U.S. says Saudi pipeline attacks originated in Iraq - WSJ

WASHINGTON (Reuters) - Drone attacks on Saudi Arabia's oil industry in May originated in Iraq, not Yemen, U.S.

Reuters June 29, 2019 03:06:09 IST
U.S. says Saudi pipeline attacks originated in Iraq - WSJ

US says Saudi pipeline attacks originated in Iraq  WSJ

WASHINGTON (Reuters) - Drone attacks on Saudi Arabia's oil industry in May originated in Iraq, not Yemen, U.S. officials have concluded, drawing questions from Iraqi officials who have asked Washington for more information supporting the claim, the Wall Street Journal reported on Friday.

U.S. officials familiar with the intelligence on the May drone attacks say they originated in southern Iraq, the Journal reported, saying that most likely pointed a finger at Iran-backed militias in that region.

Yemen's Iran-backed Houthis, who have been battling a Saudi-led military coalition for four years, said they carried out the drone strikes against the East-West pipeline.

The drone attack happened two days after four vessels, including two Saudi oil tankers, were damaged by sabotage off the coast of the United Arab Emirates.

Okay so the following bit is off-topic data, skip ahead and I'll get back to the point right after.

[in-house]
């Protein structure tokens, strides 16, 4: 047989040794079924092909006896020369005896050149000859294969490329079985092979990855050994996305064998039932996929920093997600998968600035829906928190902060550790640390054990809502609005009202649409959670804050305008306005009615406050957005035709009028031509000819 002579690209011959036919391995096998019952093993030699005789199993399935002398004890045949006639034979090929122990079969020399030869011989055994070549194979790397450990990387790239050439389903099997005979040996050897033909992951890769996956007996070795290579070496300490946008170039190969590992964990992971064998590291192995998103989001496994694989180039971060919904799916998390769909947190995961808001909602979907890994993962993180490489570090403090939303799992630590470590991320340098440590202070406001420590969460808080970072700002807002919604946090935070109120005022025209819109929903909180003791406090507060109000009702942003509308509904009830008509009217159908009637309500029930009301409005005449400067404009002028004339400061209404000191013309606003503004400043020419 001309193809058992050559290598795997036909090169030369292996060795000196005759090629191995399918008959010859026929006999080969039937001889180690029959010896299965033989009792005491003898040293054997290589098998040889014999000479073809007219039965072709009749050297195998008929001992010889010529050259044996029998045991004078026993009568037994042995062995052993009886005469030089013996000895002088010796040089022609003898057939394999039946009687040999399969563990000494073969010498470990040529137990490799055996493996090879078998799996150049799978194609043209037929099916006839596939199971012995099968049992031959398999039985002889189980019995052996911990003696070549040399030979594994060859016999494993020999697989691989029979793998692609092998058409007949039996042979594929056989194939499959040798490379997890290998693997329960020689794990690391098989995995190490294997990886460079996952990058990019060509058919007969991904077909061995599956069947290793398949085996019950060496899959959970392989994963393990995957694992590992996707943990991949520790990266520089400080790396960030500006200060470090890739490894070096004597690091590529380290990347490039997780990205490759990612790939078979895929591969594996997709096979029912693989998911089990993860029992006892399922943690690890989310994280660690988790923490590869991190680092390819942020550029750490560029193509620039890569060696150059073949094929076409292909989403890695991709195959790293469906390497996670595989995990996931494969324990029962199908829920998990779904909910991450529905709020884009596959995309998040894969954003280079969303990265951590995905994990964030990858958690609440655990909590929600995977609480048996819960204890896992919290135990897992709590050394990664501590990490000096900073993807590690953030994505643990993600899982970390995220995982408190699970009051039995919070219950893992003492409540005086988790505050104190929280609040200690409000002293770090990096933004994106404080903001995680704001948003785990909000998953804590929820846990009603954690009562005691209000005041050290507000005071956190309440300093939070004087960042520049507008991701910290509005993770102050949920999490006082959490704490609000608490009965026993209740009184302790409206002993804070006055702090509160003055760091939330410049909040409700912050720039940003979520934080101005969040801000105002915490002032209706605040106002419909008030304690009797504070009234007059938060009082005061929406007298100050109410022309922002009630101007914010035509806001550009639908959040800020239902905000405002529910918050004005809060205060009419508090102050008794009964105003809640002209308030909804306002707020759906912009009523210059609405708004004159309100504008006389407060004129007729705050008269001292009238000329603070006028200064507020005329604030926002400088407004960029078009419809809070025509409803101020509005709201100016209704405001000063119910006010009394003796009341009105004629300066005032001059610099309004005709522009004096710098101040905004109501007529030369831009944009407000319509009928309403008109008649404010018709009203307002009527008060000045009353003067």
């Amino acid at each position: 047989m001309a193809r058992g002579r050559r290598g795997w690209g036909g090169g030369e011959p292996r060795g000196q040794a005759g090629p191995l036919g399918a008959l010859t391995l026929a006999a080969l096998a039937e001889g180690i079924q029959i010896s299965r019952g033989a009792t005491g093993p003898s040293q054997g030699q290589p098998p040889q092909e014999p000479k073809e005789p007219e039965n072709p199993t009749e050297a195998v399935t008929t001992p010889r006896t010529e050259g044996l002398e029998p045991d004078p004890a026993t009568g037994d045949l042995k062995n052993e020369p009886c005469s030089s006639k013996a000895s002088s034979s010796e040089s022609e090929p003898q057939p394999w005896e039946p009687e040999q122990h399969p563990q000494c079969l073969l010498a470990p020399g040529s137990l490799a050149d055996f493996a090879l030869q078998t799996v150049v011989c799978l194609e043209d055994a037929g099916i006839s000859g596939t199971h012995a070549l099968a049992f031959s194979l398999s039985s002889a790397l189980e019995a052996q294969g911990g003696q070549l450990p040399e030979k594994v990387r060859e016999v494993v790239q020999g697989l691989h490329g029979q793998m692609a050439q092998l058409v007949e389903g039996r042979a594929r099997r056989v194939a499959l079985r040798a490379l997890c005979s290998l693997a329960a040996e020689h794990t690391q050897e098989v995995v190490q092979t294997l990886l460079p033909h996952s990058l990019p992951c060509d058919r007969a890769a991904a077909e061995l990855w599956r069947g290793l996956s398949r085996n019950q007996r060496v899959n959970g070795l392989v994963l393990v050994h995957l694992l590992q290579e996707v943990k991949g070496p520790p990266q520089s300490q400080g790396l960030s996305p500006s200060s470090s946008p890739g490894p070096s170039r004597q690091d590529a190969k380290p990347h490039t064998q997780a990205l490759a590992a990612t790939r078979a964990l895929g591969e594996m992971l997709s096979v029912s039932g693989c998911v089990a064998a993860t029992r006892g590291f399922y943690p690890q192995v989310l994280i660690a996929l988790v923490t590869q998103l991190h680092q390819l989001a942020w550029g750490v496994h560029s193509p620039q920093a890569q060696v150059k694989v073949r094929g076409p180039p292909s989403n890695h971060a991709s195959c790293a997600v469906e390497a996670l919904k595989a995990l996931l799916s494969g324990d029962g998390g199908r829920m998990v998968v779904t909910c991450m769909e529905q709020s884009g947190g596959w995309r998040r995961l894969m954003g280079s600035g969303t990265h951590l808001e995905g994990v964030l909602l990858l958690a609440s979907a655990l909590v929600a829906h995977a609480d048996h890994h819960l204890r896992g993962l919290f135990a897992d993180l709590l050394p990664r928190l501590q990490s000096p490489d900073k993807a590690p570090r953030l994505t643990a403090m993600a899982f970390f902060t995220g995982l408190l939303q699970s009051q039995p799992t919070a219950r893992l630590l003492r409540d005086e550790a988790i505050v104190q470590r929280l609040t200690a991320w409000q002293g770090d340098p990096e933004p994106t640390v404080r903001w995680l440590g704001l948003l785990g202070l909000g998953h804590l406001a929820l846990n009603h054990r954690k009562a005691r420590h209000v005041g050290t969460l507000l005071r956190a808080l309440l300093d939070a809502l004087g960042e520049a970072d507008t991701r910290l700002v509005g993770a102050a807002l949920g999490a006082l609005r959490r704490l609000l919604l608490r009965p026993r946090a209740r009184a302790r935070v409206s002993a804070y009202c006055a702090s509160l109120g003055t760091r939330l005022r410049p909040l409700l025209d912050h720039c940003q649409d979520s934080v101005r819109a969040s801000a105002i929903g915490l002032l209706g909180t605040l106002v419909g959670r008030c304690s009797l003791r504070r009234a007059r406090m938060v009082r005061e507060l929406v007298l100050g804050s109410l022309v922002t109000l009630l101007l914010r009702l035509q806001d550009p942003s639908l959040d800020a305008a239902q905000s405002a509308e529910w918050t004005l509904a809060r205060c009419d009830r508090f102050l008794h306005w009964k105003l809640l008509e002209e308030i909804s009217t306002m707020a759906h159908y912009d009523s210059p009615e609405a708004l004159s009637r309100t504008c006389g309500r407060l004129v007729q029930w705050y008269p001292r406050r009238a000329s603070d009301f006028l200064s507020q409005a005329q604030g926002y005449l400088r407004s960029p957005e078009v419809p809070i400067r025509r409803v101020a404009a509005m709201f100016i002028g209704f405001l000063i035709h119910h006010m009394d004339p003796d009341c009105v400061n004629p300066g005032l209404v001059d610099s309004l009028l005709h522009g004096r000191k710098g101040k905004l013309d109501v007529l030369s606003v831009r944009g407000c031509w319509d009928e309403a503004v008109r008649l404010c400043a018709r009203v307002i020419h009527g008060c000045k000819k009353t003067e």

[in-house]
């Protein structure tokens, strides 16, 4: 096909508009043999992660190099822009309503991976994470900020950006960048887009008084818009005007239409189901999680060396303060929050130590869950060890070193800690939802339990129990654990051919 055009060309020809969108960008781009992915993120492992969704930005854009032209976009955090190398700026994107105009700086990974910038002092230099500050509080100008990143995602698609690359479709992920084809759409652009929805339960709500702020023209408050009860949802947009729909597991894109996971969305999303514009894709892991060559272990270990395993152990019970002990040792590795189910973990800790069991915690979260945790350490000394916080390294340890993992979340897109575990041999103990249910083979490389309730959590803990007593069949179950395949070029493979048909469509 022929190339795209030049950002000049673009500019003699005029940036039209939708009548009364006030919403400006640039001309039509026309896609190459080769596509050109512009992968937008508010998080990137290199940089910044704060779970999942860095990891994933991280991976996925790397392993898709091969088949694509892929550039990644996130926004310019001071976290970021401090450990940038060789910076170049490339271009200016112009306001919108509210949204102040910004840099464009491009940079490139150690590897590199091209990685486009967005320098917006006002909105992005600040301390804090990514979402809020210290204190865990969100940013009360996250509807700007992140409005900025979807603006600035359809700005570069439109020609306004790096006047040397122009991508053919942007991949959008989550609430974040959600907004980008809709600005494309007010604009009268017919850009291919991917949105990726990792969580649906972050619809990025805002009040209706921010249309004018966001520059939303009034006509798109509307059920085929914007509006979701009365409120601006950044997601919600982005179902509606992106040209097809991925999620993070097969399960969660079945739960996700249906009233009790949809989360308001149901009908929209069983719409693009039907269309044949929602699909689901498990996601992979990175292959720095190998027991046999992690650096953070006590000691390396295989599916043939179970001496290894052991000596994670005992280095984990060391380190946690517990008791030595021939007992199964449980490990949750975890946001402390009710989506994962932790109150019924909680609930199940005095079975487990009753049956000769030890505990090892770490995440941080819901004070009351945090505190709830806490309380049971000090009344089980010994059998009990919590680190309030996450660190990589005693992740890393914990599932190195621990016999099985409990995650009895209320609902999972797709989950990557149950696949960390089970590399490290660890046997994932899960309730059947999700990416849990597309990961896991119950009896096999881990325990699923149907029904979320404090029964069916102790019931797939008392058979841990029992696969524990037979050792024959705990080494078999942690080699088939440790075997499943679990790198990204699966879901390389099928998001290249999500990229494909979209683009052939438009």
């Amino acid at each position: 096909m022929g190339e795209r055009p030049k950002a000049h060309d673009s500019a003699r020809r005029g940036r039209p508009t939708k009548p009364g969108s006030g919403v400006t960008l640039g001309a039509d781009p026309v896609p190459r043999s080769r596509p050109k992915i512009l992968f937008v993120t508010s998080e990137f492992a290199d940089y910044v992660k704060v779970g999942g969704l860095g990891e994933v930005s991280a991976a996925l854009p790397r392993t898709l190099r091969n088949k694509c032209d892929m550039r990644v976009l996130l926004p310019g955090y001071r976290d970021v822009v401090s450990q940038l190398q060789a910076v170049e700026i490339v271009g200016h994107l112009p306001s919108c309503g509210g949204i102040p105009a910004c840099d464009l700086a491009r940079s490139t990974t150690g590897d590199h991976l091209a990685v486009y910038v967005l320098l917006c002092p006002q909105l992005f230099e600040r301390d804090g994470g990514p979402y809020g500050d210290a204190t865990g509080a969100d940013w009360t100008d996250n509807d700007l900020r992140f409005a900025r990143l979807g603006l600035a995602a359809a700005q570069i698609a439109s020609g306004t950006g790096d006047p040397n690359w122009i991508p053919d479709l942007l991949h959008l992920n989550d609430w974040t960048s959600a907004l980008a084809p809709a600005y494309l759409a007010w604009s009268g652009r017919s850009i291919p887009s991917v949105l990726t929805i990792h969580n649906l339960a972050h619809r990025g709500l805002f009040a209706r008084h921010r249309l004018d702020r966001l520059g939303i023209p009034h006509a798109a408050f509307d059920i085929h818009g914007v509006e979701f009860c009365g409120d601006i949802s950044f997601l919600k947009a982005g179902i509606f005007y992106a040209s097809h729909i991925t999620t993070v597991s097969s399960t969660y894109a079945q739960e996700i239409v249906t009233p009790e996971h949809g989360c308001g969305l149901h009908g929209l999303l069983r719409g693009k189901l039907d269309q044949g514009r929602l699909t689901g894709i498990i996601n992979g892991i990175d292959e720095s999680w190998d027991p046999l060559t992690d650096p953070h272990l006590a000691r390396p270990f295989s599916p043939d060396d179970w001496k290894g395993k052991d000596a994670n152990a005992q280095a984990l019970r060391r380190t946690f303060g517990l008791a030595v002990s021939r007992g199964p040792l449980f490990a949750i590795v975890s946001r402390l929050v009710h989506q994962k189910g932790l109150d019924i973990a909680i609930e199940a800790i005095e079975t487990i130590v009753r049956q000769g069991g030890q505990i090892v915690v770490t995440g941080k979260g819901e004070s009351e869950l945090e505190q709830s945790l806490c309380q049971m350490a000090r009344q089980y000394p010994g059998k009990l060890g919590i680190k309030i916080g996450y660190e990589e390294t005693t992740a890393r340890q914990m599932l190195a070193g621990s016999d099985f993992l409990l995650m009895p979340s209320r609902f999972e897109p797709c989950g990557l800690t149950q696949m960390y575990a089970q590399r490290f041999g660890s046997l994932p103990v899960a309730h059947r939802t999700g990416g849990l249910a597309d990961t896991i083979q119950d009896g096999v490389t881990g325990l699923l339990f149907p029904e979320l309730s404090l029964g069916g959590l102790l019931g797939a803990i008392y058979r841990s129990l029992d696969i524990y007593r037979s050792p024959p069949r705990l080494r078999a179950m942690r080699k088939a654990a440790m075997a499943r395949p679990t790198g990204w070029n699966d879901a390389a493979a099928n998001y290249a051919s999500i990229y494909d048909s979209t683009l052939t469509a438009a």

The attacks took place against a backdrop of U.S.-Iranian tension following Washington’s move last month to try to cut Tehran's oil exports to zero and beef up its military presence in the Gulf in response to what it called Iranian threats.

The State Department declined to comment on the report.

At a weekly news conference on Tuesday, Iraqi Prime Minister Adel Abdul Mahdi denied the attacks could have come from Iraqi territory.

"All of our intelligence services and our air force denied these reports because the air space is known," Mahdi said. "As far as we are concerned, we have no proof and we have no evidence in this matter."

He said none of the Iraqi intelligence or military services that monitor its air space detected any launch. "There was no movement on that day on this subject," he said.

(Reporting by Doina Chiacu and David Brunnstrom in Washington, Ahmed Rasheed in Baghdad; editing by Tim Ahmann and Jonathan Oatis)

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